It all looks a bit complicated, though, so let's go through it.

We first want the Rigidbody for the car. Next, we set up three float variables: maxSpeed, minSpeedPointerAngle, maxSpeedPointerAngle. These last two are for the pointer. Next, we have a RectTransform variable called pointerHolder. This is the one we need to rotate, rather than the pointer itself. The other variable is for the text.

Inside the Update method we first get the speed of the car:

float speed = theCar.velocity.magnitude * 3.6f;

We multiply the magnitude of the car by 3.6 in order to convert it to kilometers an hour.

Next, we can set the text:

speedLabel.text = (int)speed + "";
speedLabel.alignment = TMPro.TextAlignmentOptions.Center;

This converts the speed value to an integer. But, because speedLabel can only hold text, we need to convert it all to a string. You can do this by adding an empty string on the end. The other line just makes sure that we centre the text in the label.

Finally, there's this tricky line:

pointerHolder.localEulerAngles = new Vector3(0, 0, Mathf.Lerp(minSpeedPointerAngle, maxSpeedPointerAngle, speed / maxSpeed));

If you want to rotate a RectTransform then it's best to use localEulerAngles. We're using localEulerAngles after our pointerHolder variable. The pointer itself, remember, is a child of our PointerHolder item in the Hierarchy. If you rotate the PointerHolder, it rotates the pointer.

But localEulerAngles need a Vector3 (an X, Y and Z). The first two values are 0. The final one is this:

Mathf.Lerp(minSpeedPointerAngle, maxSpeedPointerAngle, speed / maxSpeed)

We're using Lerp again to get a nice smooth value for the rotation. Otherwise, the rotation might be all jerky. For Lerp, you need three values, a minimum value, a maximum value, and then a value between 0 and 1 that smooths out the curve. The minSpeedPointerAngle variable is going to hold the lowest value for our speedometer. The maxSpeedPointerAngle will hold the highest value. You'll set these soon. The way we get the final value for Lerp is to divide the speed by the maxSpeed. Again, you'll set maxSpeed soon.

So, save your code and go back to Unity. Drag and drop your script onto the Gauge item in the Hierarchy. With your Gauge item selected, the Inspector should show you this for the script:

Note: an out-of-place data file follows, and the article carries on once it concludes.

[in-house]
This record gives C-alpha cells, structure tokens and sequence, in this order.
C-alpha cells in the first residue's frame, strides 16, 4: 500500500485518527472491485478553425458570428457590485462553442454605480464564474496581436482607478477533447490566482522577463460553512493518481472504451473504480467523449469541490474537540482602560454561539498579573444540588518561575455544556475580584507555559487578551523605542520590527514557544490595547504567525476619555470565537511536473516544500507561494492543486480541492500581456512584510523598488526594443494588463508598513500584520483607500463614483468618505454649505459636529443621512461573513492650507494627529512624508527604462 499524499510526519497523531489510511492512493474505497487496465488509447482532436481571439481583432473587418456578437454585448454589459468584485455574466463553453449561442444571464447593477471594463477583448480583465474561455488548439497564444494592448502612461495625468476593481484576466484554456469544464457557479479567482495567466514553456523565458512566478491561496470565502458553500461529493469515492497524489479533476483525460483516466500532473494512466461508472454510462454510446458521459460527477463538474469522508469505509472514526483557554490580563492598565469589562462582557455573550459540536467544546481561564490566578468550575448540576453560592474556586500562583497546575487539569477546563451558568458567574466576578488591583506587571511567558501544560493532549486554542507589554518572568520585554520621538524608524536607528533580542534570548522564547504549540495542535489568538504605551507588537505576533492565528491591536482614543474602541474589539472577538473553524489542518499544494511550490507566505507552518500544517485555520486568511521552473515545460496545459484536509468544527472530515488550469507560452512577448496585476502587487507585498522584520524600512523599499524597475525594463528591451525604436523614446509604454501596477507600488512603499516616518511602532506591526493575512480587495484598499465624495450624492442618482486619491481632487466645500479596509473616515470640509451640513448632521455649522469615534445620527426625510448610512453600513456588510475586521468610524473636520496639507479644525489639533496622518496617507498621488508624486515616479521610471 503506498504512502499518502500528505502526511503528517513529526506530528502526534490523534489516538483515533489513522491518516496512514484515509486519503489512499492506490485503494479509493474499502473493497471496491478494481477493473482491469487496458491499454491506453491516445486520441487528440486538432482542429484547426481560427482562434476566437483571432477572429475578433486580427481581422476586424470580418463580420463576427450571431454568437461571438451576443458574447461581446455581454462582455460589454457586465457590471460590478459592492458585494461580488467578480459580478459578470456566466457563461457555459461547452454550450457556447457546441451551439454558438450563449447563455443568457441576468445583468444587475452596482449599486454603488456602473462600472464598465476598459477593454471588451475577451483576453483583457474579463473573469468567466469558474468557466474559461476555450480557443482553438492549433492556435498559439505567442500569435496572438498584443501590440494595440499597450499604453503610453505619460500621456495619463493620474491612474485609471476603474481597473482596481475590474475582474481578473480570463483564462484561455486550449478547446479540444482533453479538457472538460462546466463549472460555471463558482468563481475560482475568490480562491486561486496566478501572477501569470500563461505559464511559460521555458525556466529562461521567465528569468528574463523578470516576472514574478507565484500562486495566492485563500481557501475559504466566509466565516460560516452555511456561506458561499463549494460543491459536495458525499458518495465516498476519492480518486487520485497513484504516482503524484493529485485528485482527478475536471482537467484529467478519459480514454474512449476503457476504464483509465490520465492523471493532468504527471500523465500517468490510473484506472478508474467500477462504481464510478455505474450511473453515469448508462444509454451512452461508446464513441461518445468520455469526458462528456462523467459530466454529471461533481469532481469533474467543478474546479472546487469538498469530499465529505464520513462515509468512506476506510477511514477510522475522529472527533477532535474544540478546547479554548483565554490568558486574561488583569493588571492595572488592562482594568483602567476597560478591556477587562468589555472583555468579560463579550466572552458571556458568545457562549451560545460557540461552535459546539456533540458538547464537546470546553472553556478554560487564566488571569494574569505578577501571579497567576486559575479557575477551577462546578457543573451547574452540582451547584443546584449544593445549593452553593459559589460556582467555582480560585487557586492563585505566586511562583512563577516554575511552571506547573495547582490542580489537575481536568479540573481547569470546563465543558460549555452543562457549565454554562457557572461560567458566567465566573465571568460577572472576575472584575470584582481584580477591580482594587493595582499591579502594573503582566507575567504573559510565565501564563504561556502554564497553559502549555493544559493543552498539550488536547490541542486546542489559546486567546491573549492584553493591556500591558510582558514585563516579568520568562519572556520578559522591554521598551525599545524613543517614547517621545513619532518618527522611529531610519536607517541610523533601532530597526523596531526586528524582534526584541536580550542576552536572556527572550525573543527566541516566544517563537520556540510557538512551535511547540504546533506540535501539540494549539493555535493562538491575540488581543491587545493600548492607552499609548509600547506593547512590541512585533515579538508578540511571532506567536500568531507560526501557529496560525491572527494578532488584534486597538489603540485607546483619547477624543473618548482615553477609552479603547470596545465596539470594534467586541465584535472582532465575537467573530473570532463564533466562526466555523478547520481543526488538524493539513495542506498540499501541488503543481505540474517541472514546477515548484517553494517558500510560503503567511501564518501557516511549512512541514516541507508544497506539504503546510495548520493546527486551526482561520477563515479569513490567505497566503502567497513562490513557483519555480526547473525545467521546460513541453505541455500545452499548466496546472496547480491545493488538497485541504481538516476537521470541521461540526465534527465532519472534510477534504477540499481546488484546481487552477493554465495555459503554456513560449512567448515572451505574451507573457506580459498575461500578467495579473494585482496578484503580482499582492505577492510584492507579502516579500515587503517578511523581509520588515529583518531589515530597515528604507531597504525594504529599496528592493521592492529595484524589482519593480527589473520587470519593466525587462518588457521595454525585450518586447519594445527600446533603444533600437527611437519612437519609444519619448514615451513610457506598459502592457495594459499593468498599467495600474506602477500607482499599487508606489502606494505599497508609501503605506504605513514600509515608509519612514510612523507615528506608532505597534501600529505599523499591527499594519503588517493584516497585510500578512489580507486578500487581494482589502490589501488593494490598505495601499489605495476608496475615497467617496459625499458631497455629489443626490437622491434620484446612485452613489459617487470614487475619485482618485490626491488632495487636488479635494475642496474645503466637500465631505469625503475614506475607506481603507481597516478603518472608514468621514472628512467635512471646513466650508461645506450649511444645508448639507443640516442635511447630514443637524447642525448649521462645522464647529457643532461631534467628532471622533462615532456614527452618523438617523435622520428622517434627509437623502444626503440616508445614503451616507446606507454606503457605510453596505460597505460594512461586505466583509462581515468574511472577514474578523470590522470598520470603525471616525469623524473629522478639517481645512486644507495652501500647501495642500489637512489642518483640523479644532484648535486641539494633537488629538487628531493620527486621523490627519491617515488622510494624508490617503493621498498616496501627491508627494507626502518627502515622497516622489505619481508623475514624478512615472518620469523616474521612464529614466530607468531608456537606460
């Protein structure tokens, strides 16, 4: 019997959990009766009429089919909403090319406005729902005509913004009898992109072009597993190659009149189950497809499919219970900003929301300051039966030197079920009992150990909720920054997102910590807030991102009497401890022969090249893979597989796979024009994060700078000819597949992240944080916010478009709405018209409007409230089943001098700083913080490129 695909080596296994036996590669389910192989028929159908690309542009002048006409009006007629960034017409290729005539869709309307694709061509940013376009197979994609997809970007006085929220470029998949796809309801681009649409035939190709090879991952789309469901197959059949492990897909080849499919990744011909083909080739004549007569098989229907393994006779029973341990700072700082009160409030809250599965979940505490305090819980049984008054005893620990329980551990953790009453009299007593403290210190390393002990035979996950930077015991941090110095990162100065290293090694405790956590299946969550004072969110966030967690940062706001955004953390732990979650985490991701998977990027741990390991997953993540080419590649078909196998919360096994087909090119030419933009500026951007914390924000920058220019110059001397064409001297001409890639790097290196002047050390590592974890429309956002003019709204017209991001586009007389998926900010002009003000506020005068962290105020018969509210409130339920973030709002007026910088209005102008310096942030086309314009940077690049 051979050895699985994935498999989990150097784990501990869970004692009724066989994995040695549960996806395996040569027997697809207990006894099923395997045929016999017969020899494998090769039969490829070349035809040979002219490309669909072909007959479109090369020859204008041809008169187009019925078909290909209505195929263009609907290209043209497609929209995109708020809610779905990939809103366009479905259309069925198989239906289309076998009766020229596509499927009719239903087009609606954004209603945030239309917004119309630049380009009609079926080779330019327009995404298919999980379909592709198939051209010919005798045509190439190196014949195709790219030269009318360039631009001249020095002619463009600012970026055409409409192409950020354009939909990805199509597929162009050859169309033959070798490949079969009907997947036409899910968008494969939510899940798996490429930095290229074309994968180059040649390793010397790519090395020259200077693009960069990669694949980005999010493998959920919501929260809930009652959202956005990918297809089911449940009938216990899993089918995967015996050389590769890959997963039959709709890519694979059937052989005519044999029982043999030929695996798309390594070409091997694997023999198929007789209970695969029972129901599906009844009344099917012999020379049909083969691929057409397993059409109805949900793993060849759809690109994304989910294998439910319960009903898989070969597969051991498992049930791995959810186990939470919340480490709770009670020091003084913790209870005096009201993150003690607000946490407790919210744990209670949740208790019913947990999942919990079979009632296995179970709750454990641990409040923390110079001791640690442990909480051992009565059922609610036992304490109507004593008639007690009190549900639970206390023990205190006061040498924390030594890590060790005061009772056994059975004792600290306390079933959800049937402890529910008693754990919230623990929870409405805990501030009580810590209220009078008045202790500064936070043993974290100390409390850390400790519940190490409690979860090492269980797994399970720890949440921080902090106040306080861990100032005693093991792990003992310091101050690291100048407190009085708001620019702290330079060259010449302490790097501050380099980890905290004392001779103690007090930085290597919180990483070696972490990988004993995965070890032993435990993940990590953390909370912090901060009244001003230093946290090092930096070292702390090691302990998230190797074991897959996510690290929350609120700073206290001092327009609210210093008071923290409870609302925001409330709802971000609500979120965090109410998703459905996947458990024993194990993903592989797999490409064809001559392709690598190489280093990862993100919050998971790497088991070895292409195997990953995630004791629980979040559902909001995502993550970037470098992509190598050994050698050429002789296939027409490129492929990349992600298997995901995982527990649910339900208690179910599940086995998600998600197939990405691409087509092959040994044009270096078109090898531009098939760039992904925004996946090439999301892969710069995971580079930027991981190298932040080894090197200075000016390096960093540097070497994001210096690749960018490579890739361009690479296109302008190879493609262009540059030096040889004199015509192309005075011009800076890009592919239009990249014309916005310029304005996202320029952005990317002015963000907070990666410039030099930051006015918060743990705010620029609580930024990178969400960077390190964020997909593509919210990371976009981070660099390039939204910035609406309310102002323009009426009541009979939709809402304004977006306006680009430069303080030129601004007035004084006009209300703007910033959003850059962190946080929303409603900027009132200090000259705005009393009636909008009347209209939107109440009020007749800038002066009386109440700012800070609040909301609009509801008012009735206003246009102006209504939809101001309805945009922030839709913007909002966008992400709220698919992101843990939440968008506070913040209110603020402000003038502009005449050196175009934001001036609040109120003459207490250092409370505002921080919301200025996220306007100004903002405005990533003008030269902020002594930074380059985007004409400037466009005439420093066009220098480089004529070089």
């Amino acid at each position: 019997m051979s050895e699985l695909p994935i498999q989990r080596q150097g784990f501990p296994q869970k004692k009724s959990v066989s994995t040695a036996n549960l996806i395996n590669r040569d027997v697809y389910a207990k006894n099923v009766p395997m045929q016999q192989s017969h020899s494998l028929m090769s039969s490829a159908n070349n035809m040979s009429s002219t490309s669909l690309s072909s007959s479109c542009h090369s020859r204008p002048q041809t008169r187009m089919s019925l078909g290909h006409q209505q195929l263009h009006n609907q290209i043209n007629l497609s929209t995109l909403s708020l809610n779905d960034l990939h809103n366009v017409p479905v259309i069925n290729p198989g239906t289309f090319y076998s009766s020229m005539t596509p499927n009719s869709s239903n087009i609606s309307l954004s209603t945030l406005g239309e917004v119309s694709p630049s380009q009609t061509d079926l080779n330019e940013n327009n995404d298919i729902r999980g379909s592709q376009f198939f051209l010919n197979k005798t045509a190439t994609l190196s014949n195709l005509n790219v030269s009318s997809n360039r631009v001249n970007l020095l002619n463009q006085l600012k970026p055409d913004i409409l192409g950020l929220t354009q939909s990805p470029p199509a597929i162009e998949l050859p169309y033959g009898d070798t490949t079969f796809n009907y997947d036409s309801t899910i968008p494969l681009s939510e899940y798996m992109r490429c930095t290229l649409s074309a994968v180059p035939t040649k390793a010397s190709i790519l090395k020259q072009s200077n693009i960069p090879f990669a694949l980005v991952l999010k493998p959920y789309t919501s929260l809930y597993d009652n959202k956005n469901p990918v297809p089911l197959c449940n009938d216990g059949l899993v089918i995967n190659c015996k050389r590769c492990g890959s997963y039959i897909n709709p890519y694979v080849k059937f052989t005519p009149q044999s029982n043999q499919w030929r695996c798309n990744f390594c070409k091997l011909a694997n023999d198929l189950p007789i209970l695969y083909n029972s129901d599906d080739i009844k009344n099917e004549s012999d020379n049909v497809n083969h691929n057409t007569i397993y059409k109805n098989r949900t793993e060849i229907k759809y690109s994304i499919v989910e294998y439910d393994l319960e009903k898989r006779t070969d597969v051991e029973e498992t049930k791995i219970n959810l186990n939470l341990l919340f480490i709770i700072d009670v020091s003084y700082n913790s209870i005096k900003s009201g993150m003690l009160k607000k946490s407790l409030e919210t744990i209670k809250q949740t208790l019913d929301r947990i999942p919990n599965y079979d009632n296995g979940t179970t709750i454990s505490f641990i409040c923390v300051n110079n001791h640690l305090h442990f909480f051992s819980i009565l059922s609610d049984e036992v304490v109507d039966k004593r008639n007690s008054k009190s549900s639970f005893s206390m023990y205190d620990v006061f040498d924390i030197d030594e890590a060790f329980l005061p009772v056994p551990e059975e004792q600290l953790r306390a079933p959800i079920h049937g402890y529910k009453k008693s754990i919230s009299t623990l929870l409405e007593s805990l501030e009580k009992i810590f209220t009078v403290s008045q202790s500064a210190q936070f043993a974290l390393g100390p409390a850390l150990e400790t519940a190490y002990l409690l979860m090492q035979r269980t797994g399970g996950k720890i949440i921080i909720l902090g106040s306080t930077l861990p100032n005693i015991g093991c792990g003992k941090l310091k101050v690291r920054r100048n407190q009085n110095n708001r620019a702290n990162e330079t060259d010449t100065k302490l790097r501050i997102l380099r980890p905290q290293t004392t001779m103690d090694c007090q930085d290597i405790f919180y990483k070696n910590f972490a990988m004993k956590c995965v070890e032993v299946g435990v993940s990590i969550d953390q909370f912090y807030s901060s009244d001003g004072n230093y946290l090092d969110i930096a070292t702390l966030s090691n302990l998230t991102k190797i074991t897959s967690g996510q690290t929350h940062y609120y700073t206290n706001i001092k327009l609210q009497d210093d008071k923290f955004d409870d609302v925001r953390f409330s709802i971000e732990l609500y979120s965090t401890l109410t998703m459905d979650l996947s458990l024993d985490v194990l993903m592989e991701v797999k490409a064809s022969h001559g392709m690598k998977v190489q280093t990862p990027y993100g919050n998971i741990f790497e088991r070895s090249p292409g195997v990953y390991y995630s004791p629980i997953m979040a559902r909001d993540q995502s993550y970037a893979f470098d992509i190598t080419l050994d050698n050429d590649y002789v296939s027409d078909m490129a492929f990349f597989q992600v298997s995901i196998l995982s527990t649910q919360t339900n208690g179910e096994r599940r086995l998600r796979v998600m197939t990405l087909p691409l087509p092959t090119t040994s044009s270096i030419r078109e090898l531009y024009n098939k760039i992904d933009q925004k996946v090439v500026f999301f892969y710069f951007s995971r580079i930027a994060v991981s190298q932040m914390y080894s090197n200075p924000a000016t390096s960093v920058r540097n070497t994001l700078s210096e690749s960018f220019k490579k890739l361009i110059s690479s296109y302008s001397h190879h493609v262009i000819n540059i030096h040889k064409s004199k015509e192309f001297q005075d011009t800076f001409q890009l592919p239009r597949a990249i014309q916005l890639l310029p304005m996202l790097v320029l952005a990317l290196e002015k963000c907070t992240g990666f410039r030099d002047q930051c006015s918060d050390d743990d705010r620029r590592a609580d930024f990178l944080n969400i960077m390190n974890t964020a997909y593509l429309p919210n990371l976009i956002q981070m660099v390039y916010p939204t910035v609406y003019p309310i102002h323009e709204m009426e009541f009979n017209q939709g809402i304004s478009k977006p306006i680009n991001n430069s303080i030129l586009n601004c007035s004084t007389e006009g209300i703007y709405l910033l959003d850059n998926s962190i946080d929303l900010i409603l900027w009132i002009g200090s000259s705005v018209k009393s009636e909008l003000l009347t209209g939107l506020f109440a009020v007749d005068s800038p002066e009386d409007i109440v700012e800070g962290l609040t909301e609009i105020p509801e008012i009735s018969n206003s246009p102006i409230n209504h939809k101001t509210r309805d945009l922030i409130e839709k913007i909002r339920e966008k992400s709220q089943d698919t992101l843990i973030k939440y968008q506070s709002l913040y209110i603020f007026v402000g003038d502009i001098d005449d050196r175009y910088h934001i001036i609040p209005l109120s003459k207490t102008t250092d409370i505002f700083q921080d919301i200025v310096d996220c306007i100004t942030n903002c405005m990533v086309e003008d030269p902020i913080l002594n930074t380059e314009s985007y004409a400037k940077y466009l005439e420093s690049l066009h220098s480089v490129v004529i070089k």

The first item to fill is the Rigidbody for the car. Click the tiny circle to the right of None (Rigidbody). From the dialog box that appears, select your CAR-ROOT item:

The Max Speed value is on 0. The Max Speed here is not the speed your car is going. It's really how fast you want the needle to go from its lowest point to its highest point. Just type 160 in here. You can come back and change this value to see what effect it has.

The next two values to fill are the Min Speed Pointer Angle and the Max Speed Pointer Angle. It's a little bit tricky to fill these values. But, in the Hierarchy, select your PointerHolder item. Now locate the Rotation Z item in the Inspector. It's set to a value of 0:

Hold your left mouse button down on the Z, keep it held down and drag to the right. You should see your mouse pointer rotate to the left. Lift your finger off the left mouse button when the pointer is at the starting position for the speedometer. Now note the rotation value for Z. It's this value you need to enter for Min Speed Pointer Angle. Repeat the process, only this time drag to the left instead of to the right. Stop when you get to the end of the speedometer. Note the value. Use this value for your Max Speed Pointer Angle. If that makes no sense, watch the video below.

 

In the Inspector, reset the Z value back to 0 for PointerHolder. In the Hierarchy, select your Gauge again. Click the tiny circle to the right of Pointer Holder:

From the dialog box, select your PointerHolder item (not the Pointer):

Now do the same for the Speed Label: click the tiny circle to the right of None (TMP_Text). Select your text item, which is SpeedText:

The Inspector for your Gauge should look like this (you may have different values for the pointer angles):

At long last, you can try it out!

Play your game. Drive your car and watch your new gauge. You should see the pointer move and the speed going up. You might need to drive your car off the edge of your terrain before you see the pointer go to the max value. But that depends on what Max Torque you set for your car. Anyway, the short video below shows what you should have.

 

Change the Max Speed value and see what that does to the pointer when you play your game. Change the Max Torque and Mass for the car, as well, to see what happens.

We'll move on from speedometers, though, and take a look at minimaps in the next lesson below.

<--Back to the Unity 3D Course Contents Page